On the advice of a doctor, a premature baby boy’s life was saved after his parents incubated him inside a polystyrene icebox for five months, Cover Asia Press reported.
In October 2013, Mithilesh Chauhan was born two months premature at Alliance Hospital in Mumbai, India. At birth, he reportedly weighed just 3 pounds 3 ounces and was in need of constant monitoring as he was prone to infections.
However, Mithilesh’s parents, Aruna and Ramseh Chauhan, said they could not afford to keep their son in the hospital’s intensive care unit (ICU). They claim that they initially paid for their son’s hospital stay by borrowing money from relatives, but they soon ran out of people to ask for help. The new parents then tried reaching out to other government-run hospitals, but all the ICU waiting lists were reportedly too long.
Knowing the baby would have to be discharged soon, the Chauhans claimed that doctors at Alliance Hospital suggested a cheap – and unconventional – alternative.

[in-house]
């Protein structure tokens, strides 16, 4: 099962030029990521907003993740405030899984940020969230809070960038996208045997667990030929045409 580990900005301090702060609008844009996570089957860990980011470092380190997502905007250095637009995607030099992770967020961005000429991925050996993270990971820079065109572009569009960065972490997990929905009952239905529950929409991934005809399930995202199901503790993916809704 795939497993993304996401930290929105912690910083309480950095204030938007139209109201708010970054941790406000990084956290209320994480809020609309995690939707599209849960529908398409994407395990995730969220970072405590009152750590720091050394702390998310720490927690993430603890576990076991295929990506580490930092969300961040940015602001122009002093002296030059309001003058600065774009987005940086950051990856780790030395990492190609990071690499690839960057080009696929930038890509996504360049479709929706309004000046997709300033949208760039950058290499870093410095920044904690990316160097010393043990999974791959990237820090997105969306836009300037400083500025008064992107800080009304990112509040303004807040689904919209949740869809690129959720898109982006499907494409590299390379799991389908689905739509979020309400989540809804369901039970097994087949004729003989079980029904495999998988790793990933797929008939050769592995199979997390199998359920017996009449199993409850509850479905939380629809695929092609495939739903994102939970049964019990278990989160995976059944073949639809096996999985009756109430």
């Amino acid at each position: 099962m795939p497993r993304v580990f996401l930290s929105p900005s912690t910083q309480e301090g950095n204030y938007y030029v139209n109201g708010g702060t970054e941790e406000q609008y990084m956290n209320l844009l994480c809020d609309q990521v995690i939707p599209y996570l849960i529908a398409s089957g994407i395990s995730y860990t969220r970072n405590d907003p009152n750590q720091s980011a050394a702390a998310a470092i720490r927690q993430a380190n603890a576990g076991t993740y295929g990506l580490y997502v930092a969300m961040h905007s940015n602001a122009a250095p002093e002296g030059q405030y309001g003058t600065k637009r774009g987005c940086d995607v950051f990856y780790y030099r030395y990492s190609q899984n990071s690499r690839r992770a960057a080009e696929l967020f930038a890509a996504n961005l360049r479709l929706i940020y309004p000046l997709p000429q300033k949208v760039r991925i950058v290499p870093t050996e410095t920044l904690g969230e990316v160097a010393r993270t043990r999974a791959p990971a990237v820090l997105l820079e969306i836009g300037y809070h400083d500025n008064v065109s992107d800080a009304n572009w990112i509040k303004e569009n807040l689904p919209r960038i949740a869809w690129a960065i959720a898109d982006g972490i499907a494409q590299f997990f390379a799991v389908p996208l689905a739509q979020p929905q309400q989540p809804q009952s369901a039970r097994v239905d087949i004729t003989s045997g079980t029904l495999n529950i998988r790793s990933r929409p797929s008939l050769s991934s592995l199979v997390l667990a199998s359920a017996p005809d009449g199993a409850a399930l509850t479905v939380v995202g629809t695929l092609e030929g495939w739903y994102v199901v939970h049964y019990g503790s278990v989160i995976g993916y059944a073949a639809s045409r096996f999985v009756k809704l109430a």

"One doctor told us that if we couldn't afford to keep our baby in hospital we should try a Thermocol icebox with holes for ventilation and a 60-watt bulb to provide the right amount of warmth," Aruna Chauhan, 34, told Cover Asia Press. "He advised it was better than nothing and might save our baby. My husband bought the box from a nearby fish market and cut holes in it."
After 20 days in the ICU, Mithilesh was reportedly released from the hospital – leaving the icebox as the Chauhan’s only option. Aruna and Ramseh claimed they would take him out every two hours to take his temperature.
"It was awful," Aruna told Cover Asia Press. "We had no idea if it was the right thing to do, but we had to try something. We were terrified if we did nothing he'd die, but we were also aware that what we were doing wasn't exactly safe either. It was a very distressing time."
Mithilesh survived after allegedly spending five months in the icebox – but he remained severely underweight. He is now reportedly receiving 24-hour medical care at the Wadia Hospital for Children, who heard about his condition and offered to treat him for free.
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